Are you as tired as I am of all these “scientific studies” designed to demonstrate that what you really need is drugs? The latest in a long list of poorly designed – or possibly, purposefully rigged – studies is the latest, published in the New England Journal of Medicine, on February 16, 2006. The headline screams “Calcium, Vitamin D Won’t Protect Older Women From Fracture.” Let’s analyze both the article on Forbes.com and the study that generated it. The article is very biased. I believe the author reveals that bias by the way the article is structured. The lead sentence basically states that taking daily calcium and vitamin D do not provide significant health benefits. Then, in the second paragraph, a positive finding is actually turned into a negative. It turns out that the calcium given to healthy postmenopausal women over the age of 50, even in the wrong form and at low dose (see more about this below), did increase hip bone density, “. . . but [they received] no significant reduction in their risk of hip fracture until . . . their. . . 60s.” Hunh? “Nearly 50% of all hip fractures occur in adults older than 80 years. Hip fracture at a young age is not common and is usually the result of a MAJOR traumatic event or, RARELY, is related to bone pathology.” (emphasis added) This statement from a teaching article on Emergency Room medicine. (http://www.emedicine.com/emerg/topic198.htm) Furthermore, the greatest at risk group from osteoporosis is elderly white women, who experience hip fracture. Black women, black men and white men are not among the at risk population. Pub Med has more than 175 articles on this topic. Here is the link to just one which contains this statistic. (http://www.ncbi.nlm.nih.gov/entrez/query.fcgi?cmd=Retrieve&db=PubMed&list_uids=8651229&dopt=Abstract) However, the study did not control for race. The third paragraph unequivocally states that vitamin D had no effect on the risk for colorectal cancer. Given the recent information concerning serum vitamin D and incidence of cancer, this statement is simply abysmally ignorant. The truth is, study participants took 400 IUs of vitamin D, the current RDA. However, data has shown that many people suffer from a subclinical vitamin D deficiency and that, as their serum vitamin D concentration rises, their risk of colorectal cancer, as well as reproductive cancers, such as ovarian and breast, declines. This study was published in England, but didn’t make much of a splash in the U.S. (See my last blog on this topic:www.richardsfamilyhealth.blogs.com/) Dosages need to be in the 1,000 to 2,000 IUs per day range, which is the amount we use at the RFHC. There are other problems with the study as well: the form of calcium used, the dosage given, a lack of screening of study participants for their actual risk for osteoporosis, and, lastly, the length of the study. First, the form of the calcium: The study group took 1,000mgs of elemental calcium in the form of calcium carbonate. In other words, they were taking cement! Calcium carbonate is the most unabsorbable form of calcium you can consume. That’s why it’s so cheap. Do you remember the dolomite craze from the 70’s and 80’s? Dolomite is essentially rock that contains calcium carbonate and magnesium oxide. It was hyped as the answer to both your calcium and magnesium requirements. Only trouble was: It didn’t work. You can’t digest rock! Other calcium products that are essentially calcium carbonate include coral calcium and oyster shell calcium. The dosage was also amazingly low and not adjusted for body weight. Body weight dosages of elemental calcium are as follows: 1,000 mg for a person under 120 pounds; 1,500 mg for a person 120 to 200 pounds; and 2,000 mg for people over 200 pounds. Given the increasing weight of the American population, I would venture that few of the study participants weighed less than 120 pounds. And, among the women who took the supplements, there was an average 12% reduction in their incidence of hip fracture, which increased to 21% in women over 60. It would be interesting to know which cohort experienced the reduction. The finding was not considered statistically significant, but it might have been if the researchers had controlled for body weight. As you may be aware, at the RFHC, we use elemental calcium in the form of calcium citrate – which is very absorbable – adjusted for body weight. In Caucasian women (those most at risk for hip fracture) who are perimenopausal or postmenopausal, I add a product which contains bone matrix – microcrystalline hydroxyapatite concentrate (MCHC). This provides all of the co-factors required to rebuild the bone structure into which the body deposits the elemental calcium. Osteoporosis is a degeneration of the bone matrix, as well as a calcium deficiency. With regard to pre-screening for risk of osteoporosis, none was done. Why is this important? Remember, only about 15% of women over the age of 70 will experience a hip fracture. And, primarily Caucasian women are at risk for hip fracture from osteoporosis. Therefore, when you are doing a study with this many participants, any positive result can be washed away by the number of women who simply are not at risk. And, even under these unfavorable conditions, please remember that there was an average 12% reduction in the incidence of hip fracture in women in their 50s. It just wasn’t “statistically significant” because the proper parameters were not applied to the analysis. The length of the study is also an issue. It lasted seven years, which seems like a long time. But, please remember, both cancer and osteoporosis take 10 or even 20 years to develop. Therefore, the study really was short-term and inconclusive. There is one more item of note in the article that I want to emphasize. It illustrates how important an understanding of physiology, rather than pharmacology, is to proper use of nutritional support. It was noted that some of the women taking calcium plus vitamin D experienced an increased risk of kidney stones. This is a direct function of urinary pH. Now, urinary pH is an intensely interesting and complicated topic. It has ramifications for everything from urinary tract infection, to degenerative diseases (i.e., cancer) — to formation of kidney stones. At the RFHC, we routinely monitor urinary pH for anyone on calcium supplementation. The reason? To avoid kidney stones. Most Americans eat a diet heavy in grains and animal protein. That diet yields an acid urinary pH, and therefore, protects from kidney stones. However, if you eat a diet high in vegetables, with little protein and/or low in grains, you shift your urinary pH to the alkaline side. Voila! You are at risk for kidney stones. Therefore, being monitored while taking calcium supplements is extremely important. Finally, I was unable to find out who funded this study, but I have my suspicions. All of the news reports (although not the article I read) concluded by recommending medication, instead of supplementation to reduce your risk. I find it offensive that such an ill-conceived and poorly executed “scientific study” is being used as an excuse to further medicate us, particularly in light of the severe side effects of the popular medications for osteoporosis. These side effects include erosion and perforation of the esophagus and internal bleeding. Some of the medications (Foxamax, e.g.) actually making the bones brittle — which may actually increase the risk of fracture! Once again, we are forced to read with a critical eye, to really understand the “rest of the story.” So, take care of yourself, get your blood work done and obtain a customized nutritional program from the RFHC to optimize your overall health — which includes reducing your osteoporosis risk!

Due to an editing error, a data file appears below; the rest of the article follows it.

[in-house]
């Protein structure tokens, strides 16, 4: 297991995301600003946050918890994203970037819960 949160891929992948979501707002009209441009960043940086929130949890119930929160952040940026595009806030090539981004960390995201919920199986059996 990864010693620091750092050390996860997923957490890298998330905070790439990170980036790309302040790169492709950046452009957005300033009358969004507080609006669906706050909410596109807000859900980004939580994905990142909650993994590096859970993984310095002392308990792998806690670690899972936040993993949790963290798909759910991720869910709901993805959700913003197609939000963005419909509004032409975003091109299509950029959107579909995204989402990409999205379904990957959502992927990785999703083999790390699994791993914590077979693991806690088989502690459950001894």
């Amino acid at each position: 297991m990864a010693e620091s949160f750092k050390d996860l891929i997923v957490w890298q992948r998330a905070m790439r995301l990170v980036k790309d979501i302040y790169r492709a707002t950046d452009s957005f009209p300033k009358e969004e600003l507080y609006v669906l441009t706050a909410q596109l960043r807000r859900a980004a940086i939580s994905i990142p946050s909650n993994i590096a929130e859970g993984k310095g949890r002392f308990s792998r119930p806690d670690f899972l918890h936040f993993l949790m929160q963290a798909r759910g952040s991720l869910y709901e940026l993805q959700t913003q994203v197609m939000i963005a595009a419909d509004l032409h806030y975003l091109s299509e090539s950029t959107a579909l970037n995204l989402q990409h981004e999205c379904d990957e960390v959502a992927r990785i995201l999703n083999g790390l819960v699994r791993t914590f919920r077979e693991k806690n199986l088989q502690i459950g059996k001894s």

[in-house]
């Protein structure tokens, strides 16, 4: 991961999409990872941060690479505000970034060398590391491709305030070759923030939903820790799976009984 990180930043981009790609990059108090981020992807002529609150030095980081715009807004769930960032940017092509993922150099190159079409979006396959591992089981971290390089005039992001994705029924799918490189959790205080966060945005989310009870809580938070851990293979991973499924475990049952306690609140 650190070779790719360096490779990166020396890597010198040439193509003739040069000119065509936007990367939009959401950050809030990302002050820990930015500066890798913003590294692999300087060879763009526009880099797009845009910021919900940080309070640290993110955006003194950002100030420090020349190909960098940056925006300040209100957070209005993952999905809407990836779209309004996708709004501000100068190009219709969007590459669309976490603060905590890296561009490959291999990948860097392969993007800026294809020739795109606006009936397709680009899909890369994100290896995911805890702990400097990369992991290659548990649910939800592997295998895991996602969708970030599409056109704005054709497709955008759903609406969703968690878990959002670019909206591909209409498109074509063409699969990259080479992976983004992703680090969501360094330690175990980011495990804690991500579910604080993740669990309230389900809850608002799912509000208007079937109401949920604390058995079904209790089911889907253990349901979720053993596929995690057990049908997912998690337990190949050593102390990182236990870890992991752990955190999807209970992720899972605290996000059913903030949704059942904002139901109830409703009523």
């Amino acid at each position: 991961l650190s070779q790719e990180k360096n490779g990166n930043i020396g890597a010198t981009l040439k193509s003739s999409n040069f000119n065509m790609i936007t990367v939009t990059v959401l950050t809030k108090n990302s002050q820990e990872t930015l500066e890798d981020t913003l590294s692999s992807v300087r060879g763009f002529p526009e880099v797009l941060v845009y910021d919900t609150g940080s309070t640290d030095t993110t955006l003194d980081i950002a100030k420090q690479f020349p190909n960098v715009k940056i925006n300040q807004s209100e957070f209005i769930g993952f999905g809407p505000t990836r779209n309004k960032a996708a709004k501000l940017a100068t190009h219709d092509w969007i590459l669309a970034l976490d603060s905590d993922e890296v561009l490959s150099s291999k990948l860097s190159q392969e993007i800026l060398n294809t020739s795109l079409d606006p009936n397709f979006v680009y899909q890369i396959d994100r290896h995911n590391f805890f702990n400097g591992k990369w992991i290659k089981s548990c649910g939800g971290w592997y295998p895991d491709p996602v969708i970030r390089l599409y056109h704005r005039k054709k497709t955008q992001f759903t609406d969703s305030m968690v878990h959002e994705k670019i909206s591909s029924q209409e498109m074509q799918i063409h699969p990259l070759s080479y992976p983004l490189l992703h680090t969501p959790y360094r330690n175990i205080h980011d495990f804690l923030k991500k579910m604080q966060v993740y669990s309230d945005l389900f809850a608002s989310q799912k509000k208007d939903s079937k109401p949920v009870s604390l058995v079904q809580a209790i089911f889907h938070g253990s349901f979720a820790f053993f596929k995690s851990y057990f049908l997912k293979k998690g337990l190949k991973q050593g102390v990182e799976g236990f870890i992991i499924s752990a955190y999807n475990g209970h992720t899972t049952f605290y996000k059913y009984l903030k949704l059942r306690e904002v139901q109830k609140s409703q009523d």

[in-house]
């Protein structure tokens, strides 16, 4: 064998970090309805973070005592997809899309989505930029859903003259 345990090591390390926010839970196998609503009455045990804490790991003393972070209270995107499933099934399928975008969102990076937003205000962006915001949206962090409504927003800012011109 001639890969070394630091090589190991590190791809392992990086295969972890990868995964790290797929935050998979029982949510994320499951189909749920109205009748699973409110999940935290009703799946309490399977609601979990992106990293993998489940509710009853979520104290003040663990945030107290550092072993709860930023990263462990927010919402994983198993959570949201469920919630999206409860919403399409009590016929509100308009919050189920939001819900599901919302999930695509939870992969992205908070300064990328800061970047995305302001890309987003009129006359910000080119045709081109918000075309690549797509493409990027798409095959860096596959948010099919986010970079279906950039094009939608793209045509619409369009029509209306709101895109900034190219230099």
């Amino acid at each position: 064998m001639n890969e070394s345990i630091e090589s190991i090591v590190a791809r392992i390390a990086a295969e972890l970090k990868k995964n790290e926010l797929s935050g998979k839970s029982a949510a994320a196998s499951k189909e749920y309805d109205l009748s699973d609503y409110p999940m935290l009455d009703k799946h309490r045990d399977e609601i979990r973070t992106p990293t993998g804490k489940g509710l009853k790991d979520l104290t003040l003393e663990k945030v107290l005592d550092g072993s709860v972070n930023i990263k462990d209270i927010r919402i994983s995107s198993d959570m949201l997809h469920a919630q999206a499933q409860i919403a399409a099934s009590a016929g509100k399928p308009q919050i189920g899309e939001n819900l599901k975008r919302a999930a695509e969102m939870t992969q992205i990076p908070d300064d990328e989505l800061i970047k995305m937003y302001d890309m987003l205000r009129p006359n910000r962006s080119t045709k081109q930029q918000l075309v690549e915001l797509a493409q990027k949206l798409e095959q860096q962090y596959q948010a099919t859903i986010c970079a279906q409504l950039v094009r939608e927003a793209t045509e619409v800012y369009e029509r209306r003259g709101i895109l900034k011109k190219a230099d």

Advertisements

Entry filed under: Alternative Health Care News, Calcium + Osteoporosis, Vitamins + Supplements.

Vitamin D Benefits Vitamin E and Asthma Risk

Leave a Reply

Fill in your details below or click an icon to log in:

WordPress.com Logo

You are commenting using your WordPress.com account. Log Out /  Change )

Google+ photo

You are commenting using your Google+ account. Log Out /  Change )

Twitter picture

You are commenting using your Twitter account. Log Out /  Change )

Facebook photo

You are commenting using your Facebook account. Log Out /  Change )

Connecting to %s

Trackback this post  |  Subscribe to the comments via RSS Feed


Categories


%d bloggers like this: